Natsumachi and That Lingering Feeling

Kaito, shooting a landscape

There’s something Natsumachi did right. It was very good with its endings. Not just the series ending proper, but the end of each other episode, too. Often, the wistful Nagi Yanagi ED is employed to maximum effect, playing the opening bars of the song as the scene reaches a climax. There are cliffhangers, and there are resolutions, and the song melds with them to create a sticky substance that I can’t pull out of my mind.

Because of this, I find that the good parts of the show stick with me more, because they’re laid out near the end. The first few episodes were idyllic and bordering on boring, but the accidental confession at the end of episode 3 smothers out those not-so-good spots.

I came to the realization that I strongly prefer romance stories with great endings to ones that don’t end well. And when it comes to anime and its notorious ailment of delivering disappointing endings (it’s hard to write a satisfying ending, after all), I pick my romance shows very carefully. I’m a sappy person and I watch romances with the idea of what’s going to happen in the end. It’s fine if the couple doesn’t end up together, as long as it’s all believable.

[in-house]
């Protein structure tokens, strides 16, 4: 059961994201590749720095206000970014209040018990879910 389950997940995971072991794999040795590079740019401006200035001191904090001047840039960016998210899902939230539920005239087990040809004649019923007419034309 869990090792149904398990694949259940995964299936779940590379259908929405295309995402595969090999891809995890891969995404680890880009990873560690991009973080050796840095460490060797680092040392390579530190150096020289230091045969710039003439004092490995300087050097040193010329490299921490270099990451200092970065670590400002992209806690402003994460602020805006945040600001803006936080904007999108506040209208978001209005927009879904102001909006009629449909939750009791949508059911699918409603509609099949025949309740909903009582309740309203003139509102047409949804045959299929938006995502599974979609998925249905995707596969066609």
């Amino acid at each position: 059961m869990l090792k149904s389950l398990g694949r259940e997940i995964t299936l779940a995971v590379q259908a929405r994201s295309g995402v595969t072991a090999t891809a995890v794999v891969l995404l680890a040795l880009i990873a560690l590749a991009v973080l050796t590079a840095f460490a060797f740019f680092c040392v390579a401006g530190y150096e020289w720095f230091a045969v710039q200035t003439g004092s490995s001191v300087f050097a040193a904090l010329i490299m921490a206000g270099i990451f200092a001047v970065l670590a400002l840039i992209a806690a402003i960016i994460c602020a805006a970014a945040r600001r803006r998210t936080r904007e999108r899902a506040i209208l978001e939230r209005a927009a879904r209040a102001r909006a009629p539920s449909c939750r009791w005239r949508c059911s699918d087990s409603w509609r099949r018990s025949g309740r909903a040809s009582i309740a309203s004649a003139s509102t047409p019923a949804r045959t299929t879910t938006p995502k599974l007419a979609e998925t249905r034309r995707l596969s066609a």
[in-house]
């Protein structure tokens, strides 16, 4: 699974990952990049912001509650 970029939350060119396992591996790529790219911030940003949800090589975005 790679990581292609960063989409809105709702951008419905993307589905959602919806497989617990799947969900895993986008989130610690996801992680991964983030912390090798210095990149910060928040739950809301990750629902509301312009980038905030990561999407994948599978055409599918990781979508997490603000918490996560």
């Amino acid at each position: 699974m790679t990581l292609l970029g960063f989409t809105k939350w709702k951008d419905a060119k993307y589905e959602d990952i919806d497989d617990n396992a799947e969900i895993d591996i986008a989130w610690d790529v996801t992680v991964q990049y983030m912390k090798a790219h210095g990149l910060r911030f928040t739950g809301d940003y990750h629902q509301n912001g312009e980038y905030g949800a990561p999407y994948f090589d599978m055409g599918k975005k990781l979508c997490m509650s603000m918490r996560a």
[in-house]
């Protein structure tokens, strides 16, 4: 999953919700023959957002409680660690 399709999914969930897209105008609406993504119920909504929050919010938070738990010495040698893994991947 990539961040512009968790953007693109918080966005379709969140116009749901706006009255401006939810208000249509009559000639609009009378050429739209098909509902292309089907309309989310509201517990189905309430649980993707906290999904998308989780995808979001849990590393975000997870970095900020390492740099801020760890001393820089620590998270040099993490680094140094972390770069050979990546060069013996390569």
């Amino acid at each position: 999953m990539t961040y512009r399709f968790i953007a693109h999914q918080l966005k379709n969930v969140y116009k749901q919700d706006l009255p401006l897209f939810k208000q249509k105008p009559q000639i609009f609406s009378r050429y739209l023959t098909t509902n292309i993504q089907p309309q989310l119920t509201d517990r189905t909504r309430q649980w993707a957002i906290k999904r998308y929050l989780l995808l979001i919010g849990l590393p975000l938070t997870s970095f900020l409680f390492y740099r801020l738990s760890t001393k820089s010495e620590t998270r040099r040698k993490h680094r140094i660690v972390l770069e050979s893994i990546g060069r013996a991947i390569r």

This explains why I felt so let down by Ano Hana, an anime that by contrast started out strong, yet had a disappointing ending. I got a kick out of the setup: childhood friends who’ve drifted apart because they lost the glue that held themselves together. That’s pretty original, right? But argh, that ending. My lingering feeling is only that of betrayal.

Tsuruko's tears on her eyeglasses

(I mean, how could you senselessly ruin Tsuruko like that?)

Natsumachi was a lot less original (I wouldn’t really call it generic), but its execution turned out to be more clever than I thought, without exhibiting Ano Hana’s ups and downs. I didn’t care much for the sci-fi aliens bit, but it never pulled down my appreciation for the show. The show always peaks at the final minutes of its episodes, and they’re all that I mostly remember.

And hell, I’ve been looping Vidro Moyou lately, because it’s the perfect case of That Lingering Feeling.

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One Response to Natsumachi and That Lingering Feeling

  1. omo says:

    Sometimes it’s described as “whiplash,” other times it’s a lingering feeling, sometimes it’s a great cliffhanger, sometimes it’s the desire to “turn the page” and hit the next episode even if you know what will happen next.

    My favorite is Starship Operators ED.

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